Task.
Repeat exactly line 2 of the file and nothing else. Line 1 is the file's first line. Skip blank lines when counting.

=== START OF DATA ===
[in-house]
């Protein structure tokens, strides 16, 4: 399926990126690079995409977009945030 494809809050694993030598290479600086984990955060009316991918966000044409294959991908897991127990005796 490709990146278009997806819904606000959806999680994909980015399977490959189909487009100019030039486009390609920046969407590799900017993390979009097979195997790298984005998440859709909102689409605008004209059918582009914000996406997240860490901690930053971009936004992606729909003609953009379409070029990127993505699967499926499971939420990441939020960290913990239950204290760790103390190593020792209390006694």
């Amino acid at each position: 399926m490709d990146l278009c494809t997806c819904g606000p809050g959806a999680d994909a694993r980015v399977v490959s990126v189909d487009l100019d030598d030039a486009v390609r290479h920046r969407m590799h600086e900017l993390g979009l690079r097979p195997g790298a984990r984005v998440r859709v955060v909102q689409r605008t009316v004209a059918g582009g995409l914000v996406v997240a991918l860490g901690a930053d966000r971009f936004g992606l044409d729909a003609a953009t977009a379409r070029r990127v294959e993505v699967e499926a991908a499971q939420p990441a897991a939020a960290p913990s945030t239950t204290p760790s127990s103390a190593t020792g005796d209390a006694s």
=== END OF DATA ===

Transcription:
């Protein structure tokens, strides 16, 4: 399926990126690079995409977009945030 494809809050694993030598290479600086984990955060009316991918966000044409294959991908897991127990005796 490709990146278009997806819904606000959806999680994909980015399977490959189909487009100019030039486009390609920046969407590799900017993390979009097979195997790298984005998440859709909102689409605008004209059918582009914000996406997240860490901690930053971009936004992606729909003609953009379409070029990127993505699967499926499971939420990441939020960290913990239950204290760790103390190593020792209390006694």